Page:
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on 9 April 2017
This is very substandard Offenbach. Unmemorable tunes and a daft plot about the gardener in a girl's school taking the place of a dead parrot as their beloved pet mascot. The performers are good, apart from the lead (Thora Einarsdottir), whom I have not heard of before and have not heard of since. A very soft-grained voice, which leaves no lasting impression. One to be avoided. I saw it in performance at Garsington a few years ago, and it was just as boring.
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Having loved Gilbert and Sullivan since my introduction to the Savoy Operas when I was a schoolboy, I've recently become devoted to the operettas of Jacques Offenbach. He was much more prolific than Sullivan, but from what I have heard, even his "lesser" (or less well known) works, have tremendous appeal and, from a purely musical point of view at any rate, are absolutely superb.

"Vert-Vert" is one of these lesser known works, but this recording, made in 2008, contains a series of charming vocal numbers, including some especially interesting ensembles.
The operetta was first performed in 1869, at a time when the composer was well established as the master of opera-bouffe. It was inspired by a famous poem written in 1734 by one Jean-Baptiste-Louis Gresset, concerning a parrot (!) who, having been brought up in a convent, goes badly off the rails before being weaned back to the paths of righteousness.

Although the titular parrot passes away before the start of Offenbach's work, it is his replacement in the hearts and minds of the young ladies of the educational establishment in which the operetta is set who takes on his name and who represents the theme of sheltered innocence.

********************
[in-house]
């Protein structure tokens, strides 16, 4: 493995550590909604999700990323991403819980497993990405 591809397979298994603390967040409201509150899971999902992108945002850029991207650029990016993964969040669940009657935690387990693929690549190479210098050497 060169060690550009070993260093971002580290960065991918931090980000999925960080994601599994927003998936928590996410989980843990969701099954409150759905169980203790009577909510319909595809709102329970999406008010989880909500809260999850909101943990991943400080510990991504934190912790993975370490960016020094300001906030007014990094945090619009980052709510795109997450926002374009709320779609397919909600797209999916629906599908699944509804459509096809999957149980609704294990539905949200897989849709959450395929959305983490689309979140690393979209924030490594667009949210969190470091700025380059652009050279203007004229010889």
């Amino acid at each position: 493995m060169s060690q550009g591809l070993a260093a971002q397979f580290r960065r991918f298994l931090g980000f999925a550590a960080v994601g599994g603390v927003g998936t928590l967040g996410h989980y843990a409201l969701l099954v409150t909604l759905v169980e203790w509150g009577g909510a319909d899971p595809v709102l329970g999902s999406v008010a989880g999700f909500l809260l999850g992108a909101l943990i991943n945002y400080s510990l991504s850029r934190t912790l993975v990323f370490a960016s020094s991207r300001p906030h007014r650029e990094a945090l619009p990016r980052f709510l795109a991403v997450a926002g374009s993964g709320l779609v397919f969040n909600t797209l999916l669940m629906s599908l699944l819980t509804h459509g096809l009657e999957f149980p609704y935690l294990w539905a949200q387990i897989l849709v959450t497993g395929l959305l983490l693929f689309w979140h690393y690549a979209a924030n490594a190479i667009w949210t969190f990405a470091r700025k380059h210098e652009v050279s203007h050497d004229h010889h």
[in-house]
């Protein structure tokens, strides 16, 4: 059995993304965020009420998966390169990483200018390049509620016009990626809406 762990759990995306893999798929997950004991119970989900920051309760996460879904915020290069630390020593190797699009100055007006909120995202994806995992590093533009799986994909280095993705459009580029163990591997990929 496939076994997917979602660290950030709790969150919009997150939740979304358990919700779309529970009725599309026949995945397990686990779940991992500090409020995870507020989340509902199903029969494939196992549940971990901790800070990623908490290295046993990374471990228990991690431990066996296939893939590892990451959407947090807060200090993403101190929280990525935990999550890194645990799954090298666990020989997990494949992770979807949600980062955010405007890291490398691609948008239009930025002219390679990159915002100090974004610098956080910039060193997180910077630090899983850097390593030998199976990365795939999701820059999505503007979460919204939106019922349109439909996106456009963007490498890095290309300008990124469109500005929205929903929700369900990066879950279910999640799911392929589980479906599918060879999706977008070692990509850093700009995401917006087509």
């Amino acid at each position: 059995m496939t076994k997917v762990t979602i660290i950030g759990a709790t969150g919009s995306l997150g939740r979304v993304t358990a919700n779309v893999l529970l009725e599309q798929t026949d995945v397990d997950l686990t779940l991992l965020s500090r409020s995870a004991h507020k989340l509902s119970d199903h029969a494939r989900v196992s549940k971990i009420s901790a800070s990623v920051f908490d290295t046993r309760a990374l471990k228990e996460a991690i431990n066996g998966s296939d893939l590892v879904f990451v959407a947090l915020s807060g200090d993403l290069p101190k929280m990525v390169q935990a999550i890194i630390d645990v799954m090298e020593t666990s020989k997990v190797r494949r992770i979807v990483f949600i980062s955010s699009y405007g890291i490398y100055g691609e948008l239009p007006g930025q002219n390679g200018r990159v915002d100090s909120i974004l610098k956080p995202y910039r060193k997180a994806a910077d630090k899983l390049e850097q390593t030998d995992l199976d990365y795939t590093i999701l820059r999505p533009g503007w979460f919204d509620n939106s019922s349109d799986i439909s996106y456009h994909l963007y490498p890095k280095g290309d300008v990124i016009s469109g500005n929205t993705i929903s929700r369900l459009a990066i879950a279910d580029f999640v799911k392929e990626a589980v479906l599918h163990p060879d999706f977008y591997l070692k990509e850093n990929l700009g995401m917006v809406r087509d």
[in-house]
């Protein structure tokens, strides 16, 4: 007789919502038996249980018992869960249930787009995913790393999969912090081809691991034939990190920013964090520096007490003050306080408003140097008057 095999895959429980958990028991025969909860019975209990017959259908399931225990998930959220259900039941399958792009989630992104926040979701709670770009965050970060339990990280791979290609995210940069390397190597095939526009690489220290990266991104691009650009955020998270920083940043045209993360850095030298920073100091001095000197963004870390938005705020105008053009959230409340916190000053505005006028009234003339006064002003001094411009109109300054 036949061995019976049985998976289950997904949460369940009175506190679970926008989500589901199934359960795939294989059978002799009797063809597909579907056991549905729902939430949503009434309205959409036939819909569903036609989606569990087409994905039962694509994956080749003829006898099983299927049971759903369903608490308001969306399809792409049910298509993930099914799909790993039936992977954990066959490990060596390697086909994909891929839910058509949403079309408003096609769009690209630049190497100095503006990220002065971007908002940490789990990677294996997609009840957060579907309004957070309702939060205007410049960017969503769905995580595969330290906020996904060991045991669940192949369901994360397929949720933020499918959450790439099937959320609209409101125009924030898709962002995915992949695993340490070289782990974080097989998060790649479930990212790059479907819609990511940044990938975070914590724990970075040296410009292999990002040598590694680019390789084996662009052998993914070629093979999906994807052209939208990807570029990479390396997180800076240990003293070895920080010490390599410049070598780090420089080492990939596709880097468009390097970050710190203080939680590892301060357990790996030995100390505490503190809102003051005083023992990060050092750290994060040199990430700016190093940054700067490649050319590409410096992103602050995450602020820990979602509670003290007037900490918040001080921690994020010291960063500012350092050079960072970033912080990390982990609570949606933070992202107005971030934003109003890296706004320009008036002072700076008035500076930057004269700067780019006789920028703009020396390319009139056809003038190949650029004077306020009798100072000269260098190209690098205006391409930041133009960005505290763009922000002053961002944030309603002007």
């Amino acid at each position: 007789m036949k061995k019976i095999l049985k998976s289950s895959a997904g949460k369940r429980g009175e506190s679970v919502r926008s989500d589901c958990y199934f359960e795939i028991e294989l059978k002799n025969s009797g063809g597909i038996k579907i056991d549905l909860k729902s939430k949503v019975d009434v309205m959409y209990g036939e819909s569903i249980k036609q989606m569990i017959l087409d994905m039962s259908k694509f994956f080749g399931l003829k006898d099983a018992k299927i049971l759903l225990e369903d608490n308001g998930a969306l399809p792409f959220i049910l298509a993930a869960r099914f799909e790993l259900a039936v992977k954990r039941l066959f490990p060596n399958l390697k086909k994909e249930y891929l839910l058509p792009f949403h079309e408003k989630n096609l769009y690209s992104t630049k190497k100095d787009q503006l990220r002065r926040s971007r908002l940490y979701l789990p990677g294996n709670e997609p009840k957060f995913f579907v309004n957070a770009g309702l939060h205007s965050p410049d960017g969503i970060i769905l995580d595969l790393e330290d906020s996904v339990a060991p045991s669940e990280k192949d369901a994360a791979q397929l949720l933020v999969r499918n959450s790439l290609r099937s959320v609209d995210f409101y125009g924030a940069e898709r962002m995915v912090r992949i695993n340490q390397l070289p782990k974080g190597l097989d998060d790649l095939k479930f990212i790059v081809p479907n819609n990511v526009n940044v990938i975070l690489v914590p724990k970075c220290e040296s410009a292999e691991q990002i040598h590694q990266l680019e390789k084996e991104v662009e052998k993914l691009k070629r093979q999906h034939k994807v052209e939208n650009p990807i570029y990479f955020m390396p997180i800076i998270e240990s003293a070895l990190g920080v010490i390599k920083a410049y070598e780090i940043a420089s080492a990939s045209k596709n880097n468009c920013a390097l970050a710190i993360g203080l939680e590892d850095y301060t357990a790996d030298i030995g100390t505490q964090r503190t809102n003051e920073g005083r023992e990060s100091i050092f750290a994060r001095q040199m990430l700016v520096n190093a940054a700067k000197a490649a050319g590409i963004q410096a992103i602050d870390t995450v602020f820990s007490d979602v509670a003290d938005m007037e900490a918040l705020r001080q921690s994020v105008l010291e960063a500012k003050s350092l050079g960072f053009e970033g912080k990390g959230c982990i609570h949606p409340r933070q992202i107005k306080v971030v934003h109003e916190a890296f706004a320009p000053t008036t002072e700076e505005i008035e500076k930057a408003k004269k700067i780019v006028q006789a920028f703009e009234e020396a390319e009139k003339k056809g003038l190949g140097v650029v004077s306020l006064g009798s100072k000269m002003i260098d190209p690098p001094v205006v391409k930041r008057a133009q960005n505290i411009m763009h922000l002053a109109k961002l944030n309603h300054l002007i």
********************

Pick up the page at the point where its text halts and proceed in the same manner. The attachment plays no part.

In this recording, the role is taken by the tenor Toby Spence and very fine he is too. Indeed, all the cast do well; Jennifer Larmore offers a star cameo as the diva La Corilla, while Mark Le Brocq is an amusing Binet. The spoken dialogue is dispatched with style and relish, although just occasionally the native French speakers rather show up the non-francophone members of the cast.

David Parry conducts lovingly and, as ever with Opera Rara recordings, the accompanying booklet is as lavish as it is informative.

This is a recording (and a work) well worth discovering.
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on 19 May 2010
I've only listened to this recording once and had it on again last night. but fell asleep.Its the first recording of this piece for ever I think. It seems quite pleasant with quite pleasant tunes. But its not Orpheus. Still, I'll continue to listen to it. A well presented box set with a complete history of the story of Vert Vert ( a parrot wot died)and a history of its performances.
So quite interseting.
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